To increase the accessibility of advance directives, some states have created online registries of advance directives. Some online advance directive registries are created by statute and operated by a state agency while others are privately owned and recommended by the state. Statutes in Michigan and Nevada, for example, expressly create the Peace of Mind Registry and the Living Will Lockbox, respectively.163 The West Virginia legislature chose not to create a registry by statute, but instead established an agency, the West Virginia Center for End-of-Life, and it operates an “e-Directive Registry” to store advance directives for West Virginians.164 Furthermore, a few states contract with private businesses to maintain advance directive registries for use by the state.165 Oklahoma statutory law provides that the state “may enter into contracts with private vendors” to operate its database of advance directives.166 Whether state or privately operated, the basic purpose of an advance directive registry is to make advance directives available when needed so that individuals “will have their wishes for care known and respected.”167

Regardless of the identity of the operator, computerized advance directive registries function in a fairly similar manner. To initiate the process, declarants must complete a registration agreement that simply provides the declarant’s contact information to the registry operator as well as identify the type of instrument to be placed in the registry.168 After filling out the short registration form, the declarant submits the completed registration agreement as well as her advance directive to the registry operator by mail, in person at a designated office, or by uploading the documents on the registry website.169 Importantly, the registry operator generally does not examine the advance directive to determine if it complies with the formal requirements for execution in the registry’s jurisdiction.170 Once the advance directive has been processed, the registry operator delivers a wallet card, a bracelet, and/or stickers to the declarant with information that can be used to access the declarant’s file, such as a file registration number and a password.171 If a declarant wishes to modify the stored instrument in the future, a declarant may use the access information provided by the registry operator to update or revoke the instrument as needed.172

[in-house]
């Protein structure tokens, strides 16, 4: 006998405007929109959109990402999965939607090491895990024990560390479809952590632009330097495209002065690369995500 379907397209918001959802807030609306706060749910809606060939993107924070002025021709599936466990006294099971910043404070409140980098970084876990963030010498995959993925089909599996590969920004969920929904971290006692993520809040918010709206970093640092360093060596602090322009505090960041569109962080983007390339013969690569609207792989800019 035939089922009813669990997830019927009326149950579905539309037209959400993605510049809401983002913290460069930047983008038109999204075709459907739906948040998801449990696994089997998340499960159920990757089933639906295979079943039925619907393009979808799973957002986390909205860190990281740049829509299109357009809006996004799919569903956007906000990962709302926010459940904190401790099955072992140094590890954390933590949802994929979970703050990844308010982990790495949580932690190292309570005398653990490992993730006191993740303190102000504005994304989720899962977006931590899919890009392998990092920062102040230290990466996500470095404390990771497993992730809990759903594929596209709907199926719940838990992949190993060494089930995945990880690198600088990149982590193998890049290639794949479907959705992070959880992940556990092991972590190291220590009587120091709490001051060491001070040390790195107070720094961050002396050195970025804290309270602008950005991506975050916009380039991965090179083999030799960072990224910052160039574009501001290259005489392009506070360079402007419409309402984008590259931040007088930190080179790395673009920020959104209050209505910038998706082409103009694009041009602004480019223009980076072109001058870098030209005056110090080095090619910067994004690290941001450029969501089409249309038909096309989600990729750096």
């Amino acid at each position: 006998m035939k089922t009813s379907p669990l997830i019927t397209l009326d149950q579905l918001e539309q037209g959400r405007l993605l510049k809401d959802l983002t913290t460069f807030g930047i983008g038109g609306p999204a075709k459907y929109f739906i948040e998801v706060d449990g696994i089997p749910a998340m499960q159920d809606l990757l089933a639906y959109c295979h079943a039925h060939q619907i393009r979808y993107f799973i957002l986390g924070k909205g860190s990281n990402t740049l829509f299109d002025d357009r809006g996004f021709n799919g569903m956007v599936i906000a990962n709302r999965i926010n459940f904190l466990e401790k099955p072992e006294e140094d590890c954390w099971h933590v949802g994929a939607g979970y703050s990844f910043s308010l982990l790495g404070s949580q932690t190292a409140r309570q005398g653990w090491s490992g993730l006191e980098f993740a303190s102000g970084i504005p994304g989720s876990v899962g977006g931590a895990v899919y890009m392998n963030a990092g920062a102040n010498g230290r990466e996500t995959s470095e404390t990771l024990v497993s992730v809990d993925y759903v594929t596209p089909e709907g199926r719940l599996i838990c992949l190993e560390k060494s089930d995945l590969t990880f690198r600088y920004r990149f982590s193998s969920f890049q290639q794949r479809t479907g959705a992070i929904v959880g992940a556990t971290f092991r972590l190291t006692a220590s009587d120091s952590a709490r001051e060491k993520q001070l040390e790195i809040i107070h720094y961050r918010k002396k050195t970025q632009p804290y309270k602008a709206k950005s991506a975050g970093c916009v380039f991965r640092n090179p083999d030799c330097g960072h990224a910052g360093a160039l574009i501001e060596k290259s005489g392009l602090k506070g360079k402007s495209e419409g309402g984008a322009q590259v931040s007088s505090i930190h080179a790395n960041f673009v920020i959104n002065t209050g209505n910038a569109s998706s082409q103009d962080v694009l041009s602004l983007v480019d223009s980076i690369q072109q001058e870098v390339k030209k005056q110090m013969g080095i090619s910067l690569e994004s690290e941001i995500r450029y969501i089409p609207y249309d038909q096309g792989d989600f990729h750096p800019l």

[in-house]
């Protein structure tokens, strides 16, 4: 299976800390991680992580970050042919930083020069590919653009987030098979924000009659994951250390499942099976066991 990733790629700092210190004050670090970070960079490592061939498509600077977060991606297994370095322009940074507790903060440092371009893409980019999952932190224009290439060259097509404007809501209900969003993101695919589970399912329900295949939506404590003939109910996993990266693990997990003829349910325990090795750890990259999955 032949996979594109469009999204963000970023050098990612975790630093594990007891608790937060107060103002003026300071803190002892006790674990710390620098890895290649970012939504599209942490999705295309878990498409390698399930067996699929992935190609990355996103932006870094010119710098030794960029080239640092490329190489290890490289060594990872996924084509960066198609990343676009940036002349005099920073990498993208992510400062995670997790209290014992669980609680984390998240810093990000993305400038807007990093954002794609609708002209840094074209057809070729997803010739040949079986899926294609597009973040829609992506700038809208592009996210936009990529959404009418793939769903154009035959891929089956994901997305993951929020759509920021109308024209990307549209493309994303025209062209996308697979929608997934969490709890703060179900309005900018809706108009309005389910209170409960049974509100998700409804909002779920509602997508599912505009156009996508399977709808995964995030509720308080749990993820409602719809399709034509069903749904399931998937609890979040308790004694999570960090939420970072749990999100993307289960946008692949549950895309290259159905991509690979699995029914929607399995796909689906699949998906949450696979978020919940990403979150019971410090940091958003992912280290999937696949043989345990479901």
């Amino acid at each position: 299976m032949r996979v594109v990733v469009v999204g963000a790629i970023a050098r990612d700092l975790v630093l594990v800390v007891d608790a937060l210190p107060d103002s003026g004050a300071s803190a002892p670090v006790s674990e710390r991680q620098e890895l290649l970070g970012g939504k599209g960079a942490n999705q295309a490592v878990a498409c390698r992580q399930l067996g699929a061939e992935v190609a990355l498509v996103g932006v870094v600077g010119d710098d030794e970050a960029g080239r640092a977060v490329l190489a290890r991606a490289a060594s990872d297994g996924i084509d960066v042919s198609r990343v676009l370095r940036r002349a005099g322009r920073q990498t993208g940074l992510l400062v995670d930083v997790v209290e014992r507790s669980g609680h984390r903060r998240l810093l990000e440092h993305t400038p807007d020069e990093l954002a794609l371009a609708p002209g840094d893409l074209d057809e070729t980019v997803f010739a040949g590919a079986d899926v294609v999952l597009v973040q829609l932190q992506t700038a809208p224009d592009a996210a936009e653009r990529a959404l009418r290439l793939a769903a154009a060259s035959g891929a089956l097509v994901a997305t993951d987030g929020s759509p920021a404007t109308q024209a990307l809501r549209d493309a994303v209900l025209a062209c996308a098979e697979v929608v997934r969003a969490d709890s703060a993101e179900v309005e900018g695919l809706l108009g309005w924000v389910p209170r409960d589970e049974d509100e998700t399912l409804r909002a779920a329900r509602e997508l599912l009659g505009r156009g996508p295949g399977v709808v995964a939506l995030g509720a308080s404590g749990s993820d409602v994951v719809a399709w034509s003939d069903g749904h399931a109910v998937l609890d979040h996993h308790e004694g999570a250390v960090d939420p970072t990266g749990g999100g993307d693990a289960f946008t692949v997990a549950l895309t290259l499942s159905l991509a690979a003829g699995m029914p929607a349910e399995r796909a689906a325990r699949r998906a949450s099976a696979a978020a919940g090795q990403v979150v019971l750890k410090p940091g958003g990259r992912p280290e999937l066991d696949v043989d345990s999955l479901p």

If a declarant’s health circumstances warrant consultation with an advance directive, the burden of communicating access information to healthcare providers generally rests with the declarant. As a general matter, healthcare providers are unable to locate a declarant’s advance directive in the registry without obtaining the access information from the declarant.173 In other words, healthcare providers cannot perform independent searches of registries to unearth a declarant’s advance directive; the declarant must communicate access details to the party needing access to the advance directive. In theory, wallet cards, bracelets, and stickers are ever-present on the person of the declarant; therefore, access information is readily available to be communicated to healthcare providers when necessary. In the real world, however, declarants might be unable to communicate access information or fail to have their wallet cards on hand at a critical moment. Recognizing this real-world possibility, registry websites frequently recommend that declarants provide family members or physicians with file numbers and passwords so that they can be delivered when needed.174 Provided access is obtained, registries reduce the risk that an advance directive will be unavailable due to loss by declarant or misfiling by healthcare provider.

After obtaining identification information, most registries provide that a declarant’s advance directive can be viewed online. Vermont, for example, publicizes that the instruments in its registry are “electronically stored and may be accessed by providers through the Internet or by telephone.”175 Consulting advance directives in state-run registries, however, is not always as straightforward as reading a scanned copy of an advance directive on a computer screen. Louisiana, for example, stores advance directives in a state-operated registry, but only provides “copies of declarations when requested by any attending physician or health care facility.”176 The website for Michigan’s Peace of Mind Registry, the name affixed to the state’s advance directive storehouse, asserts that the declarant’s wishes “will soon be available to your doctors and to a hospital, nursing home, or other healthcare provider when you are a patient or resident.”177 Such a statement suggests that healthcare providers have ready online access to advance directives, but the FAQ portion of Michigan’s website states that “[a]t this time Michigan health care providers do not have electronic access to your advance directive. You may present your wallet card to a health care provider so they can request a copy of your advance directive.”178 While the majority of registries provide for online display of a declarant’s end-of-life choices, registry storage does not necessarily equate to immediate online access.